This weekend sees the opening of the new Ancient Middle East gallery at the Detroit Institute of Arts. Cause for celebration on several levels: it is an immense coup for a museum too often brought up in talk of financial crisis; it highlights the importance of this material at a time of extreme crisis in the Middle East; and, most relevant for this blog, the new gallery forefronts a nice modern display concept for some very old material. The creamy gray palette of the walls, floor, ceiling, and cases offers a clean backdrop for the variegated shapes and colors of the objects. The lighting is masterful: it is stronger on the objects than in the rest of the room, yet still diffuse rather than spotlit—hard to achieve, but worthwhile! The cases also do a nice job of hiding the light sources, while the ceiling contains a few discrete lines of track lighting. Clear plastic signboards with black lettering signpost the side galleries (apparently organized by material: metalwork to the left, ceramic to the right). The Neo-Babylonian mushussu relief provides a lovely centerpiece. To my mind, the overall effect of the gallery is very pleasing; I hope someday to see it in person.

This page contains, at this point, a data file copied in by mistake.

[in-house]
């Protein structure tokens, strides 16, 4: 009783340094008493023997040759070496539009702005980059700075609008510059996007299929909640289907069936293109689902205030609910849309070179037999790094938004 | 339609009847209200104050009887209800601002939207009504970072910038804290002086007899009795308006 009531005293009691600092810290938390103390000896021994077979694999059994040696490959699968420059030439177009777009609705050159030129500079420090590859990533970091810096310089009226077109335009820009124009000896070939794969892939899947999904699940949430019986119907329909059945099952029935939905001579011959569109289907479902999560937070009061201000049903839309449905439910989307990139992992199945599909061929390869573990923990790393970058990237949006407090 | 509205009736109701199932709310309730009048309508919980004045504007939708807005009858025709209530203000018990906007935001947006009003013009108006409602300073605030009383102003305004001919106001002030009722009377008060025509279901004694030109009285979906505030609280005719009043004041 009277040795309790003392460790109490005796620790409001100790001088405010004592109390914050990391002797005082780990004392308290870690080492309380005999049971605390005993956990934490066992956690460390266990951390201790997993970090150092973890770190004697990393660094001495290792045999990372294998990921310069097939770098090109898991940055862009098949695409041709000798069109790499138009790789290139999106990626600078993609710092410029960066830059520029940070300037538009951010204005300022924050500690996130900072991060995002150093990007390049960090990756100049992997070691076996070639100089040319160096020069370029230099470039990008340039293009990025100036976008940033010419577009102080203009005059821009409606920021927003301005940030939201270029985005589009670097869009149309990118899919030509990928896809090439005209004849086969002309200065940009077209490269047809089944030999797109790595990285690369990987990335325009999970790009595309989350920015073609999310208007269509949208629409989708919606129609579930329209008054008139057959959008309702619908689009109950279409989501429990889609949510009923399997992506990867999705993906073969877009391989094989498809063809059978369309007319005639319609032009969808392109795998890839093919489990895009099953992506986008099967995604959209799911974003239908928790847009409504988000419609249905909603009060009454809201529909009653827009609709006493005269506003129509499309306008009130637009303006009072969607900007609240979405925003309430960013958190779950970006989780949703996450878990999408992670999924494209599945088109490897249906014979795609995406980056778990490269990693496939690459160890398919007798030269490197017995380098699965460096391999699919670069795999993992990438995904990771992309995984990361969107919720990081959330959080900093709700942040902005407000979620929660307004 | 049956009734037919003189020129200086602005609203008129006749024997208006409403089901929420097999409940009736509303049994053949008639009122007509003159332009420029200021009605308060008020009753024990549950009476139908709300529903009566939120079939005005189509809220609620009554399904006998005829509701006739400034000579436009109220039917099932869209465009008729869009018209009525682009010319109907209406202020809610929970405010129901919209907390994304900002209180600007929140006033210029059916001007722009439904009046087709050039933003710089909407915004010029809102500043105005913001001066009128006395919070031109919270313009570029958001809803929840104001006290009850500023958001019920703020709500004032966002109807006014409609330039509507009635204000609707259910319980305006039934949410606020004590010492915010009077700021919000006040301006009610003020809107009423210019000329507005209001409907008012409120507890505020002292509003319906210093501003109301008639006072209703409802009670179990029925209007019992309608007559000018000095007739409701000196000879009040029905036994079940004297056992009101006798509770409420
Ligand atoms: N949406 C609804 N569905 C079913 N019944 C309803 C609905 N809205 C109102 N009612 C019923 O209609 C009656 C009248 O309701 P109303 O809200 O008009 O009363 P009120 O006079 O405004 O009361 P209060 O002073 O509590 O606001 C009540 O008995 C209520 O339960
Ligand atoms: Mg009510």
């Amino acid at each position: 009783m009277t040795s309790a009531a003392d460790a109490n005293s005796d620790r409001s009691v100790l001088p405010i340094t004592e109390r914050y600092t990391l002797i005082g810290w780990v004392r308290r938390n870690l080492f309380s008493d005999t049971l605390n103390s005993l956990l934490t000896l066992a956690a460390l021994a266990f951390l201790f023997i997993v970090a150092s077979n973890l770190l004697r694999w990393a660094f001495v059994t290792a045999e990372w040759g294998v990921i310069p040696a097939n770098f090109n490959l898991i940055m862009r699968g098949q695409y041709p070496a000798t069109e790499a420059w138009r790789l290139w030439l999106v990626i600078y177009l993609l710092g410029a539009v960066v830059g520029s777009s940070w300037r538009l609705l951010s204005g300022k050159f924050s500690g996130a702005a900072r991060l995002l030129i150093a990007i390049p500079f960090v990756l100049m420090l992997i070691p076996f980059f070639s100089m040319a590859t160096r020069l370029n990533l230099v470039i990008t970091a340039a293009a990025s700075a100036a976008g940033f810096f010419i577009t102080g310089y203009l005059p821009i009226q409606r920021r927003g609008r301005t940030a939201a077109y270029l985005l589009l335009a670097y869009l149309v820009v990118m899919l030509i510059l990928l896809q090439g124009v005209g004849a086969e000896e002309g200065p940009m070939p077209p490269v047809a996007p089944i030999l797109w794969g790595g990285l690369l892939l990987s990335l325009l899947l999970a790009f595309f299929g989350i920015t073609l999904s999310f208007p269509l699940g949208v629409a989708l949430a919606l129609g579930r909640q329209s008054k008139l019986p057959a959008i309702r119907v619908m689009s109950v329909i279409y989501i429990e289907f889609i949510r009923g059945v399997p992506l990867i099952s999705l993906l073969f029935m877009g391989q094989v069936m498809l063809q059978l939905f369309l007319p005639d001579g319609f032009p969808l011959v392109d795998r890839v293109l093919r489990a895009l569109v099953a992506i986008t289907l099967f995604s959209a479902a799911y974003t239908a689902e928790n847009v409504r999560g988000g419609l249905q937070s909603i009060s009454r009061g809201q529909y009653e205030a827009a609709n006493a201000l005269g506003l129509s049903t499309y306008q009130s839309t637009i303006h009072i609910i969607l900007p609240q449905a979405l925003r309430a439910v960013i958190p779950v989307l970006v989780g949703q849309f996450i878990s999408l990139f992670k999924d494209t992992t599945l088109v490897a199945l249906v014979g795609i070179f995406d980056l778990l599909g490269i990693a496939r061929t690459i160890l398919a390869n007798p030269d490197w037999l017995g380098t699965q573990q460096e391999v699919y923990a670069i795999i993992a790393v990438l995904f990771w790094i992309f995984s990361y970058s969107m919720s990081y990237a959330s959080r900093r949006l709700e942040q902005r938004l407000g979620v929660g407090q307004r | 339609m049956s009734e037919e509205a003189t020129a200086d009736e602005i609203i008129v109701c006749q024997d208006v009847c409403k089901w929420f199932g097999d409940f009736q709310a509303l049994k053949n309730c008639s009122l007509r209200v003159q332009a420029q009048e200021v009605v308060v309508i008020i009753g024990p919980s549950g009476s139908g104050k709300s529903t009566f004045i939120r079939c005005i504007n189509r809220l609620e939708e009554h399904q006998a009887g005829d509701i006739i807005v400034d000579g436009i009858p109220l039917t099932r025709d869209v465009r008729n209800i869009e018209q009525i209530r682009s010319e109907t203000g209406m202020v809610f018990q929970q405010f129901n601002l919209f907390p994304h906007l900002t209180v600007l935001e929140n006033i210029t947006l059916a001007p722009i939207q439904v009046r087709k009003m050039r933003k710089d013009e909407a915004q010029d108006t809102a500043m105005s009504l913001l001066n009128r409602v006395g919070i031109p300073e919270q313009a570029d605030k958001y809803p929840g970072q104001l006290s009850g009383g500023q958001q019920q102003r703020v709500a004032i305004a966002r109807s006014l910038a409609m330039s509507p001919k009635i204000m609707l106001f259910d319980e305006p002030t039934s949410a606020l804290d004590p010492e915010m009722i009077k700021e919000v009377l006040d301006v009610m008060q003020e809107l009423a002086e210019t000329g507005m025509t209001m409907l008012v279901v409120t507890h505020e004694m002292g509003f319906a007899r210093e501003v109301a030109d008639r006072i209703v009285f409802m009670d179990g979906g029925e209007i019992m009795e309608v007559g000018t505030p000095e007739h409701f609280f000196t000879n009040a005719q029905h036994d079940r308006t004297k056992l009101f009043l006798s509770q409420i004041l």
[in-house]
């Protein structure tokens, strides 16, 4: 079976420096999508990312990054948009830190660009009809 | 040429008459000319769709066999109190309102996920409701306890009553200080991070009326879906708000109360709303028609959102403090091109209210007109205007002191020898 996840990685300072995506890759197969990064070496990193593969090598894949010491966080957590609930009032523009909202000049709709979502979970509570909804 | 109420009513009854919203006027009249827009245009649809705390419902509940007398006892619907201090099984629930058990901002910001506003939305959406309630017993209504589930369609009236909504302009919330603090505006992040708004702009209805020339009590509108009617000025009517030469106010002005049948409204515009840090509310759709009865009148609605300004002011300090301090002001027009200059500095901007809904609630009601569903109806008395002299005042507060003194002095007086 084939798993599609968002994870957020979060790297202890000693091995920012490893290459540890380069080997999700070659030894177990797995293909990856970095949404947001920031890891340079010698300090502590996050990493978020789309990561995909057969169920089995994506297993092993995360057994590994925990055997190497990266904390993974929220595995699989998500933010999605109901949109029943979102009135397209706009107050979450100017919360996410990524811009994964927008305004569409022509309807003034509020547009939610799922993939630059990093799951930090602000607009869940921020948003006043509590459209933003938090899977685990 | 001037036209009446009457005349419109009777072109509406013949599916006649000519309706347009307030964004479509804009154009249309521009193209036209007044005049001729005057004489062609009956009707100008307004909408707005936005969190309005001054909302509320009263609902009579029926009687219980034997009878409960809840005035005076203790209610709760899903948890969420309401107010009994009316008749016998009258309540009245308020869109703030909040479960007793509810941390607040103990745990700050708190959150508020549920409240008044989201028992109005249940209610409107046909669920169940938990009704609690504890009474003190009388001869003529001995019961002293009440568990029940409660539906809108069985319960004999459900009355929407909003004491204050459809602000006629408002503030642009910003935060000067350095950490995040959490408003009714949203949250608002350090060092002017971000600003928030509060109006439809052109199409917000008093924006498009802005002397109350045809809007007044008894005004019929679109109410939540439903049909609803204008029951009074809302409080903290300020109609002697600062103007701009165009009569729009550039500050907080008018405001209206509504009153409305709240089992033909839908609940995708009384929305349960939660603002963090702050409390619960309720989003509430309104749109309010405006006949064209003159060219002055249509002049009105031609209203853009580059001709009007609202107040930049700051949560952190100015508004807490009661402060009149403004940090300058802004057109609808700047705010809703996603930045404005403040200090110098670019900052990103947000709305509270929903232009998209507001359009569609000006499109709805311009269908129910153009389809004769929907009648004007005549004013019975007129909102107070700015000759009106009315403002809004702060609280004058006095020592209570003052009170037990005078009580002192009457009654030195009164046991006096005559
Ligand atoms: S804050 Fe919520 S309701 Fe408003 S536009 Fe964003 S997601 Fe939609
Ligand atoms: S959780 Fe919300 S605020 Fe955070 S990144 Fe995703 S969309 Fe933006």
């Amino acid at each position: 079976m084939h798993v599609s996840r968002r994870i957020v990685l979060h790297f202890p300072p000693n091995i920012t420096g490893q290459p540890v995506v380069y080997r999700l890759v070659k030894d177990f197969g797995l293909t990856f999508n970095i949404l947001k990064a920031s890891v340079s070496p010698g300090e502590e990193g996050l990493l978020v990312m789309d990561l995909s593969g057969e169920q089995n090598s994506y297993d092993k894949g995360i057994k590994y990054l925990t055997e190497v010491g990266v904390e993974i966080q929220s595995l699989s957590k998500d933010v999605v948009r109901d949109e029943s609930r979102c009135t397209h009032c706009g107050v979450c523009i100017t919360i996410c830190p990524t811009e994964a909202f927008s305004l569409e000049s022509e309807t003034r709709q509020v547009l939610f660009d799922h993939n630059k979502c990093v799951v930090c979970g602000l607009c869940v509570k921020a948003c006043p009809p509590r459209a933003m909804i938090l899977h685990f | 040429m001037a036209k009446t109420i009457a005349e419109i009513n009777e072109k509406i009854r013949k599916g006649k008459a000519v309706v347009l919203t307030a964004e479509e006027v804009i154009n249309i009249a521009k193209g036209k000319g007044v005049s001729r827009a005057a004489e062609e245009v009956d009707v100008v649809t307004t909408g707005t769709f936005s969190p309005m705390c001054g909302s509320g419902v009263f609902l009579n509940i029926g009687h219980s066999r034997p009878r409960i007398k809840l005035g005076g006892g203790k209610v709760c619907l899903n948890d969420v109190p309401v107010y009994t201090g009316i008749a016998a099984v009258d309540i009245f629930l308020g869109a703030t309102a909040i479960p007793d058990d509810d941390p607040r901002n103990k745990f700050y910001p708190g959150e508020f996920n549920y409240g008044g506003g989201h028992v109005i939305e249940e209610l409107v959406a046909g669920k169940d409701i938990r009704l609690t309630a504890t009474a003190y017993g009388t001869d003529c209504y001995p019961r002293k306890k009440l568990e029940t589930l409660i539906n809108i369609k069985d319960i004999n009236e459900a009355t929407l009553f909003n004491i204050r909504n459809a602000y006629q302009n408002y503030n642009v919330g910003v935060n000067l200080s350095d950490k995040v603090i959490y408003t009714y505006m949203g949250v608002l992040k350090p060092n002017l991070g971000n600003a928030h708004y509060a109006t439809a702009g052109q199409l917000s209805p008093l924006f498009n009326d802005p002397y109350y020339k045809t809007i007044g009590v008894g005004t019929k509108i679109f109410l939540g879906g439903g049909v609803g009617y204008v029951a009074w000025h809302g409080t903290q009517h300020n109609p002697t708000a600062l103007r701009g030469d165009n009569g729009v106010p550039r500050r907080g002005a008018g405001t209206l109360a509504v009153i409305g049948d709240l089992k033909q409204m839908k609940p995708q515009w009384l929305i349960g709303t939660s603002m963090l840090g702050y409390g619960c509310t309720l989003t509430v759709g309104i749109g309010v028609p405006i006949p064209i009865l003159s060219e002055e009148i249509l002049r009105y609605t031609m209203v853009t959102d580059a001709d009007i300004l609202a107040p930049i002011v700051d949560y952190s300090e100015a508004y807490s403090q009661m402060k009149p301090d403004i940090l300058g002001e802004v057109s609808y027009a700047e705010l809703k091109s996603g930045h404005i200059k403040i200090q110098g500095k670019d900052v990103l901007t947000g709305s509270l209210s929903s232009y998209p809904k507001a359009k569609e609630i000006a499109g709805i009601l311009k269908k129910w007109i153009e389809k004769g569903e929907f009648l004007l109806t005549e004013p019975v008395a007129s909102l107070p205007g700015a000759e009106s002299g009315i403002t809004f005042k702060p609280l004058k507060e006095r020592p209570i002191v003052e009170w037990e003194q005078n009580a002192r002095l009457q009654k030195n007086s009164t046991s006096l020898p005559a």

Ideas on Display
A humble space to reflect on concepts of museum display as enacted across a wide range of subjects, countries, and approaches.